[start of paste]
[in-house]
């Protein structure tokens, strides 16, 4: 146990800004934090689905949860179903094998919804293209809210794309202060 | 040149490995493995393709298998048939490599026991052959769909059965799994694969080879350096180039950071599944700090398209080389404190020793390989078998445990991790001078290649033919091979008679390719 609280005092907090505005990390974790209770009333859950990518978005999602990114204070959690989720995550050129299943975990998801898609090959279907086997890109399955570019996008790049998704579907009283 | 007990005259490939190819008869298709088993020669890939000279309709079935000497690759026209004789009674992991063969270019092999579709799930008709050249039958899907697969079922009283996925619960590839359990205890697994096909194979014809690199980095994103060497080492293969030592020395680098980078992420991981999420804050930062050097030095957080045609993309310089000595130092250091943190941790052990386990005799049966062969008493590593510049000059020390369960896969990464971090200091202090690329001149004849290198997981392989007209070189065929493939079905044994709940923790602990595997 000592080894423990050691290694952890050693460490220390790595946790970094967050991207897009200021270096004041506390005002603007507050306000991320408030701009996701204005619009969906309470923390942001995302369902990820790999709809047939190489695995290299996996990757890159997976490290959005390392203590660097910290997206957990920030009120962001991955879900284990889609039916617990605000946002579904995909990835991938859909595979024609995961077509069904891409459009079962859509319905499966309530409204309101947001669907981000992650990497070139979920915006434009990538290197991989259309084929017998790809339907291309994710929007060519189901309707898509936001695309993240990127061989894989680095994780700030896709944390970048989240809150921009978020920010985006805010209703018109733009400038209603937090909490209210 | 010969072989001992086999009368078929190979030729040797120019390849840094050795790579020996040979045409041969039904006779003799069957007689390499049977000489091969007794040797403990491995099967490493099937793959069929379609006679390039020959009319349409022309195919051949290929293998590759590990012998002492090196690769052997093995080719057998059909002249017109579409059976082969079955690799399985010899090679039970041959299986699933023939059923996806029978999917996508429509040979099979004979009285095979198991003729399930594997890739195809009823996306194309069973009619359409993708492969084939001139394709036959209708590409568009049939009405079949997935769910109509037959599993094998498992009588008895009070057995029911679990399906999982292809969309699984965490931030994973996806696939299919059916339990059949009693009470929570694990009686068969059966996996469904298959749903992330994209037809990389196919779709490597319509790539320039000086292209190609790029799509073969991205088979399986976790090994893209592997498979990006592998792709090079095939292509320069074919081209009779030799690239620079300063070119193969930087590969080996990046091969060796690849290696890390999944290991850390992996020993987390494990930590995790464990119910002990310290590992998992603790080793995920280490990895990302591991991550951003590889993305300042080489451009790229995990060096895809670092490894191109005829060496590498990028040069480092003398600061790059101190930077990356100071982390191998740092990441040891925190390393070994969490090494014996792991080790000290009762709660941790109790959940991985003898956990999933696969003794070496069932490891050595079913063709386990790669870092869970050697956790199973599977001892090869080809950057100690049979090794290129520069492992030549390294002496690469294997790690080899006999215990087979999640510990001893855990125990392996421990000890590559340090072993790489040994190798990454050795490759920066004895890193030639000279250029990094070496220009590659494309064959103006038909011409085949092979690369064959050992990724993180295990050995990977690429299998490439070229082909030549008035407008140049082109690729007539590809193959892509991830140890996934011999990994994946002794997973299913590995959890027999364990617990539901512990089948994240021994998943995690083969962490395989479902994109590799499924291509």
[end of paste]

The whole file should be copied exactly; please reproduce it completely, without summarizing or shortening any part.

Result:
[in-house]
């Protein structure tokens, strides 16, 4: 146990800004934090689905949860179903094998919804293209809210794309202060 | 040149490995493995393709298998048939490599026991052959769909059965799994694969080879350096180039950071599944700090398209080389404190020793390989078998445990991790001078290649033919091979008679390719 609280005092907090505005990390974790209770009333859950990518978005999602990114204070959690989720995550050129299943975990998801898609090959279907086997890109399955570019996008790049998704579907009283 | 007990005259490939190819008869298709088993020669890939000279309709079935000497690759026209004789009674992991063969270019092999579709799930008709050249039958899907697969079922009283996925619960590839359990205890697994096909194979014809690199980095994103060497080492293969030592020395680098980078992420991981999420804050930062050097030095957080045609993309310089000595130092250091943190941790052990386990005799049966062969008493590593510049000059020390369960896969990464971090200091202090690329001149004849290198997981392989007209070189065929493939079905044994709940923790602990595997 000592080894423990050691290694952890050693460490220390790595946790970094967050991207897009200021270096004041506390005002603007507050306000991320408030701009996701204005619009969906309470923390942001995302369902990820790999709809047939190489695995290299996996990757890159997976490290959005390392203590660097910290997206957990920030009120962001991955879900284990889609039916617990605000946002579904995909990835991938859909595979024609995961077509069904891409459009079962859509319905499966309530409204309101947001669907981000992650990497070139979920915006434009990538290197991989259309084929017998790809339907291309994710929007060519189901309707898509936001695309993240990127061989894989680095994780700030896709944390970048989240809150921009978020920010985006805010209703018109733009400038209603937090909490209210 | 010969072989001992086999009368078929190979030729040797120019390849840094050795790579020996040979045409041969039904006779003799069957007689390499049977000489091969007794040797403990491995099967490493099937793959069929379609006679390039020959009319349409022309195919051949290929293998590759590990012998002492090196690769052997093995080719057998059909002249017109579409059976082969079955690799399985010899090679039970041959299986699933023939059923996806029978999917996508429509040979099979004979009285095979198991003729399930594997890739195809009823996306194309069973009619359409993708492969084939001139394709036959209708590409568009049939009405079949997935769910109509037959599993094998498992009588008895009070057995029911679990399906999982292809969309699984965490931030994973996806696939299919059916339990059949009693009470929570694990009686068969059966996996469904298959749903992330994209037809990389196919779709490597319509790539320039000086292209190609790029799509073969991205088979399986976790090994893209592997498979990006592998792709090079095939292509320069074919081209009779030799690239620079300063070119193969930087590969080996990046091969060796690849290696890390999944290991850390992996020993987390494990930590995790464990119910002990310290590992998992603790080793995920280490990895990302591991991550951003590889993305300042080489451009790229995990060096895809670092490894191109005829060496590498990028040069480092003398600061790059101190930077990356100071982390191998740092990441040891925190390393070994969490090494014996792991080790000290009762709660941790109790959940991985003898956990999933696969003794070496069932490891050595079913063709386990790669870092869970050697956790199973599977001892090869080809950057100690049979090794290129520069492992030549390294002496690469294997790690080899006999215990087979999640510990001893855990125990392996421990000890590559340090072993790489040994190798990454050795490759920066004895890193030639000279250029990094070496220009590659494309064959103006038909011409085949092979690369064959050992990724993180295990050995990977690429299998490439070229082909030549008035407008140049082109690729007539590809193959892509991830140890996934011999990994994946002794997973299913590995959890027999364990617990539901512990089948994240021994998943995690083969962490395989479902994109590799499924291509």